Susan Whittier

Columbia University, New York, New York, United States

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Publications (68)251.9 Total impact

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    ABSTRACT: Despite the growing importance of carbapenem-resistant Klebsiella pneumoniae (CRKP), the clonal relationships between CRKP and antibiotic-susceptible isolates remain unclear. We compared the genetic diversity and clinical features of CRKP, 3rd and/or 4th generation cephalosporin-resistant (Ceph-R), and susceptible K. pneumoniae causing bloodstream infections at a tertiary care hospital in New York City between January 2012 and July 2013. Drug susceptibilities were determined by Vitek2. Isolates underwent multi-locus sequence typing and PCR-sequencing of the wzi and blaKPC genes. Clinical and microbiologic data were extracted from patient records and correlated with molecular data. Among 223 patients, we identified 272 isolates. Of these, 194 were susceptible, 30 Ceph-R, and 48 CRKP and belonged to 144 sequence types (STs). Susceptible (127 STs) and Ceph-R (20 STs) isolates were highly diverse. ST258 dominated CRKP strains (12 STs; 63% ST258). There was minimal overlap in STs between resistance groups. BlaKPC-3 (30%) was restricted to ST258/wzi154, whereas blaKPC-2 (70%) included several wzi alleles. CRKP infections occurred more frequently in solid organ transplant (31%) and dialysis patients (17%). Mortality was overall high (28%) and highest in CRKP-infected patients (59%). In multivariable analyses, advanced age, comorbidities and the severity of disease were significant predictors of 30-day mortality whereas the K. pneumoniae susceptibility phenotype was not. Amongst CRKP infections we observed a borderline significant association to increased mortality with ST258 and the wzi154 allele. Although the clonal spread of ST258 continues to contribute substantially to the dissemination of CRKP, non-ST258 strains appear to be evolving. Further investigations into the mechanisms promoting CRKP diversification and the impact of clonal background on outcomes are warranted. Copyright © 2015, American Society for Microbiology. All Rights Reserved.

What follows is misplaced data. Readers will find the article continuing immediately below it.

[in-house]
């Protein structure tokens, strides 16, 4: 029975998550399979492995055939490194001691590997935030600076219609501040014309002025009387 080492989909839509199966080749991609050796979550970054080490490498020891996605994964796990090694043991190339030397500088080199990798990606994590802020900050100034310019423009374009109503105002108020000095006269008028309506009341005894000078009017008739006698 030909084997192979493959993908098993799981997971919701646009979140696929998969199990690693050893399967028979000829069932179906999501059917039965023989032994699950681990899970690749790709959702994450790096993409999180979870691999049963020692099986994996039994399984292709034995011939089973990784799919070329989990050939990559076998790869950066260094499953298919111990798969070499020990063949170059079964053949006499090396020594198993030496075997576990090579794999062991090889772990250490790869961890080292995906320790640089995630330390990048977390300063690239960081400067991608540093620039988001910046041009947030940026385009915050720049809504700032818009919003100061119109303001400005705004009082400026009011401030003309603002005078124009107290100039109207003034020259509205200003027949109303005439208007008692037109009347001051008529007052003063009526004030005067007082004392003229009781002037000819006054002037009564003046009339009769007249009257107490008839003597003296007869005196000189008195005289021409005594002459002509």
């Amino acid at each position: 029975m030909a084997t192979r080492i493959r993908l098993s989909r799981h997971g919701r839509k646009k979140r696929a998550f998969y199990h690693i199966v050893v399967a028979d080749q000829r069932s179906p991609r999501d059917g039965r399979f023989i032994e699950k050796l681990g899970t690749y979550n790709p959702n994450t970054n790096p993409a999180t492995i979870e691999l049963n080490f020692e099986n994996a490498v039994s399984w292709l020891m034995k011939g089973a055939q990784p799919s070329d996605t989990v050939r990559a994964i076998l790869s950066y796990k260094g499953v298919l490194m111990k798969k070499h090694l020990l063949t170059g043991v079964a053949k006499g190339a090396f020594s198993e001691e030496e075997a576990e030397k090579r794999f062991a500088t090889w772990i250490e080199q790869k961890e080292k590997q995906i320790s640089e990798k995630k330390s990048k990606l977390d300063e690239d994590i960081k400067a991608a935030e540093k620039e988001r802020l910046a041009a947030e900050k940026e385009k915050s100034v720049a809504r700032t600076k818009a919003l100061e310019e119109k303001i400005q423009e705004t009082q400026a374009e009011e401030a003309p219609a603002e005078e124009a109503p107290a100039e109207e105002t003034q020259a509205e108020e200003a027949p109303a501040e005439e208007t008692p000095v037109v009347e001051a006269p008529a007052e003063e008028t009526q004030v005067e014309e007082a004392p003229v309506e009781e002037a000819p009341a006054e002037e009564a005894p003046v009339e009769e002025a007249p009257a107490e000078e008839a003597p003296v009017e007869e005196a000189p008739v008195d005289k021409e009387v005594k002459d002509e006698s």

Journal of clinical microbiology 04/2015; DOI:10.1128/JCM.03455-14 · 4.23 Impact Factor
  • Gastroenterology 04/2015; 148(4):S-619. DOI:10.1016/S0016-5085(15)32089-8 · 13.93 Impact Factor